• Every doctor knows there is one resistance type of organism, i.e, MRSA (Methicillin resistance staphylococcus aureus ). It is resistant to many other antibiotics, and the latest news is that even ciprofloxacin (Ciproxin) is failing.
  • Don’t use this drug in Pneumococcus and Enterococcus infections.

Where to Use Ciprofloxacin?

  • A)GIT: Its very effective in traveler diarrhea caused by toxic ecoli.
  • B)Ciprofloxacin is more effective in cystic fibrosis due to infection by pseudomonas auregenosa.
  • Usually, fluoroquinolones are contraindicated in children under the age of 18 because, in the animal model, it is approved that fluoroquinolones can damage the cartilages and produce arthropathy, so it should not be used in pregnant women.

3)Third Generation: Levofloxacin

  • Good against gram-negative but has more activity against gram-positive, including streptococcus pneumonia, means levofloxacin can be used in pneumonia. That is why this is also called respiratory quinolones.
  • Levofloxacin is also effective against chlamydia, mycoplasma, and atypical pneumonia.

Levofloxacin

  • DON’T Use this antibiotic
  • If you are allergic to this drug or other drugs of this class like ciprofloxacin, norfloxacin, and moxifloxacin.
  • Avoid taking antacids, vitamin or mineral supplements, sucralfate (Carafate), or didanosine (Videx) powder or chewable tablets within 2 hours before or after taking levofloxacin.
  • Before taking levofloxacin, tell your doctor if you have muscle weakness, kidney or liver disease, or trouble breathing, seizures, joint problems, diabetes, myasthenia gravis, a history of head injury of brain tumor, a condition called pseudotumor cerebri, a personal or family history of Long QT syndrome, low levels of potassium in your blood, or if you have ever had an allergic reaction to an antibiotic.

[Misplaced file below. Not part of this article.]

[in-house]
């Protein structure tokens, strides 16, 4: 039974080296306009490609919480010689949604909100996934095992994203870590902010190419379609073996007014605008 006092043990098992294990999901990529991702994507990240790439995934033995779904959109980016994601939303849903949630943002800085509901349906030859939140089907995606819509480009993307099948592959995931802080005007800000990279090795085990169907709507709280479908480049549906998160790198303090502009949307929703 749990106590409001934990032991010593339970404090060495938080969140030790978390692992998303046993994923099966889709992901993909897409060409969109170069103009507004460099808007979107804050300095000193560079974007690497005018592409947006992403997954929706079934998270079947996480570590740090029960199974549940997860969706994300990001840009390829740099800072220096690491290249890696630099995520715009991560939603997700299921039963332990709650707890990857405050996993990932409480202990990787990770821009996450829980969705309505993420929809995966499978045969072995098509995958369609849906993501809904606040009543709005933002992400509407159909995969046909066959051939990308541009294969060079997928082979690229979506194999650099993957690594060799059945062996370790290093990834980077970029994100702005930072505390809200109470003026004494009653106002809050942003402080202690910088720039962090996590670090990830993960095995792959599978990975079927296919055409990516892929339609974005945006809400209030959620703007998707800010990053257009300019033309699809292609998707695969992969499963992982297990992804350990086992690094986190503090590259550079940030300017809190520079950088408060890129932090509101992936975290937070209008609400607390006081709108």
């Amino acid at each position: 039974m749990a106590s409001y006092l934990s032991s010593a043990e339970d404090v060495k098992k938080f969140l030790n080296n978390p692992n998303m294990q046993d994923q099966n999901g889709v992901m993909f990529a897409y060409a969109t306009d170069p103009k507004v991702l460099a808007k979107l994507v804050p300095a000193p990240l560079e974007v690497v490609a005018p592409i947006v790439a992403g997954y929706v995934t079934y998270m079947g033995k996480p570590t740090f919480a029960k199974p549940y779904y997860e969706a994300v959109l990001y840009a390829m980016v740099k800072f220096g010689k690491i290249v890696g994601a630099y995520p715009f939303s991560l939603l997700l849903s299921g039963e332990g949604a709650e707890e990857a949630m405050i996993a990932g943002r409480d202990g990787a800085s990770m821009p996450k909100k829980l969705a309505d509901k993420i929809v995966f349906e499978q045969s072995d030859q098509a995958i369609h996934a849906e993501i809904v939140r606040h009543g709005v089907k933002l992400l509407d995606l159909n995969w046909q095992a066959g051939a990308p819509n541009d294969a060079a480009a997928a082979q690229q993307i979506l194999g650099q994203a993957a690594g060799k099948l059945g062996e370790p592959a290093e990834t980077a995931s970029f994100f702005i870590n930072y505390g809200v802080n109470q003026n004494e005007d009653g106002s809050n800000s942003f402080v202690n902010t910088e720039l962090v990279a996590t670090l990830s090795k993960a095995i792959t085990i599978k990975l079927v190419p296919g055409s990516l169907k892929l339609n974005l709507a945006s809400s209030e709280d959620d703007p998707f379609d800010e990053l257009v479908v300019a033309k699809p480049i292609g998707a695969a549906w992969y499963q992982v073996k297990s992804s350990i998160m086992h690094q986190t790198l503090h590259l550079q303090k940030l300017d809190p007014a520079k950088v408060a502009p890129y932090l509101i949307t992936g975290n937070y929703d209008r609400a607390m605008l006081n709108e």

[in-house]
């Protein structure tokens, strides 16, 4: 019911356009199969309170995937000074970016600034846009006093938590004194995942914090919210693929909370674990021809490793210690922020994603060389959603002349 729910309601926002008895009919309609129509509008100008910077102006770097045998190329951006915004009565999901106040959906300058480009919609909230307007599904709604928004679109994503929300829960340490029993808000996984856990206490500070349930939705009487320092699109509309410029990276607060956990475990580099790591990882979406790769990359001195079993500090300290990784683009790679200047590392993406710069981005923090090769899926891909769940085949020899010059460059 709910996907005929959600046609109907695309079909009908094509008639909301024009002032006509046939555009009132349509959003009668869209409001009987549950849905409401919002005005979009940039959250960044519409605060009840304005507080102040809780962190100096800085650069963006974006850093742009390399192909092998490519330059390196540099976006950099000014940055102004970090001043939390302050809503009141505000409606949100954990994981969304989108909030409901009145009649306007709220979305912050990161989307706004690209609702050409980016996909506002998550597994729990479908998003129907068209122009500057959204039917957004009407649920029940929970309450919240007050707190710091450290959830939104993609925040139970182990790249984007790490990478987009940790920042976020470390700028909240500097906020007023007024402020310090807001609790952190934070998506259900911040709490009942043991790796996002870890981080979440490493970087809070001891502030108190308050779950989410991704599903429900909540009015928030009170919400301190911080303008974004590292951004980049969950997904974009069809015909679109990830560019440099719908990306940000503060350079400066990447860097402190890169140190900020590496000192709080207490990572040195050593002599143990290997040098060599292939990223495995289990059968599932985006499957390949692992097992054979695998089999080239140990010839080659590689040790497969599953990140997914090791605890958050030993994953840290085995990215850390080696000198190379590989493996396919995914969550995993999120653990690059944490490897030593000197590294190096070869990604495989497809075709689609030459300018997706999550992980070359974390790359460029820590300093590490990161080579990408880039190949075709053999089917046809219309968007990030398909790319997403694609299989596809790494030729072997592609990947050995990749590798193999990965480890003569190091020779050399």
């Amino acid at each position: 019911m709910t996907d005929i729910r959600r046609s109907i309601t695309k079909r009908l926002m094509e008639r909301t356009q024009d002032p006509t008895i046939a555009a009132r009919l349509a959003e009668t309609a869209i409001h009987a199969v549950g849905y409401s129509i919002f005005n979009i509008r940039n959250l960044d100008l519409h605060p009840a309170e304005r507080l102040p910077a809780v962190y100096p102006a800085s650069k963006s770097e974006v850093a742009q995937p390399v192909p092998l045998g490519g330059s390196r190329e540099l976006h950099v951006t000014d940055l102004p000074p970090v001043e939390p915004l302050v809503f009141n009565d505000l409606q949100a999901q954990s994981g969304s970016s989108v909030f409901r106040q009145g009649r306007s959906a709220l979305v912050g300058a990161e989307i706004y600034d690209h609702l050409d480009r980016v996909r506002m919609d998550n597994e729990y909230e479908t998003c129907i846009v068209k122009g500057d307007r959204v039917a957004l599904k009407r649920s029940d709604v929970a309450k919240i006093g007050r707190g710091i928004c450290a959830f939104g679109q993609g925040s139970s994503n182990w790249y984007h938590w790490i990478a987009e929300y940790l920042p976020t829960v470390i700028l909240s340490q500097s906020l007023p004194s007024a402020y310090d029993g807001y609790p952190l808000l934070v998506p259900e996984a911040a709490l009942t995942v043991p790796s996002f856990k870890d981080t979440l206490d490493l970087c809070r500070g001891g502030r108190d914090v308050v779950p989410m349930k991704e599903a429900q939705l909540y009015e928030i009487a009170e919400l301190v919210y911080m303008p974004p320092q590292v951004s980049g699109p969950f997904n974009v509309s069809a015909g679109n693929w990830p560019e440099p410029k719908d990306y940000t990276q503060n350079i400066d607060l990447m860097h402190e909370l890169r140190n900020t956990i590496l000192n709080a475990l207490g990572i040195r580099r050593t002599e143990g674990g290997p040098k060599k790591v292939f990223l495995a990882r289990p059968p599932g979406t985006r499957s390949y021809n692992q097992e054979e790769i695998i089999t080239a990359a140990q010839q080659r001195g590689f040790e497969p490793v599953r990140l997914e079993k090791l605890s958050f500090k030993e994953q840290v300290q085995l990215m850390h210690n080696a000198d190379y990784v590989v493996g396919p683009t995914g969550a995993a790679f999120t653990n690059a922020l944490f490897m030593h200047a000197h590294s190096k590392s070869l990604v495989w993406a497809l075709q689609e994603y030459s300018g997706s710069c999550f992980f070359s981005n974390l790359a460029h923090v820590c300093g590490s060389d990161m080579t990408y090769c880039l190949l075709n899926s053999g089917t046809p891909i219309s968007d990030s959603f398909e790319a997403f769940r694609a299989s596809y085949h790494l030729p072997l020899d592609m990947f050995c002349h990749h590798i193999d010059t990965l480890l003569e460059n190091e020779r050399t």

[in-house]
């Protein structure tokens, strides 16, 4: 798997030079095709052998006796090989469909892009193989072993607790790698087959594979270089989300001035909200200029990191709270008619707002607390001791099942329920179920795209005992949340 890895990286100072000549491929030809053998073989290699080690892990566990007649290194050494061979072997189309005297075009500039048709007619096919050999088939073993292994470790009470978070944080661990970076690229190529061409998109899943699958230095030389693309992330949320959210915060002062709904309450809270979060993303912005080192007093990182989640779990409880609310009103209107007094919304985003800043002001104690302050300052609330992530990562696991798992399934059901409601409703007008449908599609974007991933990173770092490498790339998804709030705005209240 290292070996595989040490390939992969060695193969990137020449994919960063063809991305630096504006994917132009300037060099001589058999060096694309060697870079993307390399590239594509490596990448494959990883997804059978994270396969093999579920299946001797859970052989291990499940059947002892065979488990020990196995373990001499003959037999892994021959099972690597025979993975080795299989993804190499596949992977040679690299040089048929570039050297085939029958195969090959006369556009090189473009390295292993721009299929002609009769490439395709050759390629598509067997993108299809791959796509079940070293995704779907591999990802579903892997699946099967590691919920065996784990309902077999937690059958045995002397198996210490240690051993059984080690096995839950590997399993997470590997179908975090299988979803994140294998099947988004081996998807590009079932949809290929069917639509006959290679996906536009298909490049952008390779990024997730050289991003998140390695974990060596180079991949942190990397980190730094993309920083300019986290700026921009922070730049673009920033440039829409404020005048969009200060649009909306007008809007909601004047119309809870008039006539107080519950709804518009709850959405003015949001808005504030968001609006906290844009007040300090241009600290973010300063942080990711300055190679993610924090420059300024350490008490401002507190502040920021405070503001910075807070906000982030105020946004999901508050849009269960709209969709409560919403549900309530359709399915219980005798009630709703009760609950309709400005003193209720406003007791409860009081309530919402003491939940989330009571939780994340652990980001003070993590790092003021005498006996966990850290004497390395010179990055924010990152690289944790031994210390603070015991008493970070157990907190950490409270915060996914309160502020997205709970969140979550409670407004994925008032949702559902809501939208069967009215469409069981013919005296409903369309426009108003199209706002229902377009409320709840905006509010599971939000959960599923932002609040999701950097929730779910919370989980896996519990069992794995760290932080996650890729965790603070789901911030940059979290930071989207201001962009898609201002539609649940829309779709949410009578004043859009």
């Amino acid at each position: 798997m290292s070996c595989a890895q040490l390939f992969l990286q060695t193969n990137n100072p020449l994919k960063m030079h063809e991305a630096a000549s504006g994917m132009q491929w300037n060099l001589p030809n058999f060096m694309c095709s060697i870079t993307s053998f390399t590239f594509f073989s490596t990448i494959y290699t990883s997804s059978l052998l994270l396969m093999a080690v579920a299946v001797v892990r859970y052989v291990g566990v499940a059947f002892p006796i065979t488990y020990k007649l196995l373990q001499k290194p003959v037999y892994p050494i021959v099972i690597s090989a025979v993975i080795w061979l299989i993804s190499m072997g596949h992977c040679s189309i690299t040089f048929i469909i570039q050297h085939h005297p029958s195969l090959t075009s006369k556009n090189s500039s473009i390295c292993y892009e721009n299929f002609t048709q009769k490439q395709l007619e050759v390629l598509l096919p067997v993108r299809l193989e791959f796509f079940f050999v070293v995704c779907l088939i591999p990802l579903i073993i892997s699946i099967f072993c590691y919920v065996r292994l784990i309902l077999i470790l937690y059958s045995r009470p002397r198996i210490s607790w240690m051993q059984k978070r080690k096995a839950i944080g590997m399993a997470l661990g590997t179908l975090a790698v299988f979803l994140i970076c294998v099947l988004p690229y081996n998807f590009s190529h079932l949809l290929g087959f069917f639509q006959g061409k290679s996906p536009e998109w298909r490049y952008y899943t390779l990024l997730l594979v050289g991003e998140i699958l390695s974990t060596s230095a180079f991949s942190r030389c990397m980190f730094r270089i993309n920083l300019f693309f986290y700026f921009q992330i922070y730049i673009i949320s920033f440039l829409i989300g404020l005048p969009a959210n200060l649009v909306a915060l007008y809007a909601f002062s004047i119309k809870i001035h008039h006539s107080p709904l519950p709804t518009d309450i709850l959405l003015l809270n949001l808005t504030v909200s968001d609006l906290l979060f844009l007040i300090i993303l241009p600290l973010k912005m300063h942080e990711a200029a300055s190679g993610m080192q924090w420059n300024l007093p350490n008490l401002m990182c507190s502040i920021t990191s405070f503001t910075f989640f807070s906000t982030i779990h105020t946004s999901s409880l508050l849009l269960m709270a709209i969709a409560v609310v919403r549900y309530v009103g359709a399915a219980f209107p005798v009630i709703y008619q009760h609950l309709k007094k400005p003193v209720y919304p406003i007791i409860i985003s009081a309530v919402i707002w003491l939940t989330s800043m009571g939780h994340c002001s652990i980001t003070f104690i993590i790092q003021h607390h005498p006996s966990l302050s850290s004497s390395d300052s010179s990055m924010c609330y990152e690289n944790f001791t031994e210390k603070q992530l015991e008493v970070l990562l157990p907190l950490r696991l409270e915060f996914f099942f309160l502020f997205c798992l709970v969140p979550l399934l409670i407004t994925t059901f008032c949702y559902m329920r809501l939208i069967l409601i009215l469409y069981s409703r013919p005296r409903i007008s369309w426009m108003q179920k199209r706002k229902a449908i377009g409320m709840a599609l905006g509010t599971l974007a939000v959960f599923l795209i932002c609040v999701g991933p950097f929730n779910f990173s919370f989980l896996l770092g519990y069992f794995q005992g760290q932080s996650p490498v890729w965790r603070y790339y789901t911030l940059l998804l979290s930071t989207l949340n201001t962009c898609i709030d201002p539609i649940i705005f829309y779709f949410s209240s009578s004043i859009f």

• Levofloxacin may cause swelling or tear of a tendon, especially in the Achilles’ tendon of the heel. These effects may be more likely to occur if you are over 60 or have had a kidney, heart, or lung transplant.
  • If you take steroid medication, Stop taking levofloxacin and call your doctor at once if you have sudden pain, swelling, tenderness, stiffness.

Levofloxacin

  • Levofloxacin is used to treat bacterial infections that cause bronchitis or pneumonia, which means that this drug’s action is more extended against pneumococci and used to treat people who have been exposed to anthrax or plague.
  • Levofloxacin is also used to treat bacterial infections of the sinuses, skin, kidneys, bladder, or prostate.4)Fourth Generation.Moxifloxacin
  • Levofloxacin and moxifloxacin are both called respiratory quinolones.
  • Its spectrum of activity further broadens against gram-positive cocci and gram-positive bacilli.
  • Moxifloxacin can kill the anaerobic organisms, and this can be used in mixed infection.

Moxifloxacin Uses

  • Moxifloxacin is used to treat a variety of bacterial infections. It works by stopping the growth of bacteria.
  • Moxifloxacin is used to treat bacterial infections, including:
  • community-acquired pneumonia, throat, sinus, and lung infections, stomach infections, and skin infections

Related Article: Important information About Mefenamic Acid

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4 thoughts on “Quinolones and Fluoroquinolones

  1. Please be very responsible with the fluoroquinolone class of antibiotics. No where in this article does it mention these drugs are so dangerous they carry a black box warning. The fluoroquinolones are still being prescribed for simple infections without warnings or caution. Thousands are being maimed and many are left with permanent damage. The responsibility should lie with the one who made the oath to do no harm. Please help to minimize the horrendous harm they are causing to countless victims who get the bullet instead of healing. This is not rare I assure you. Thank you.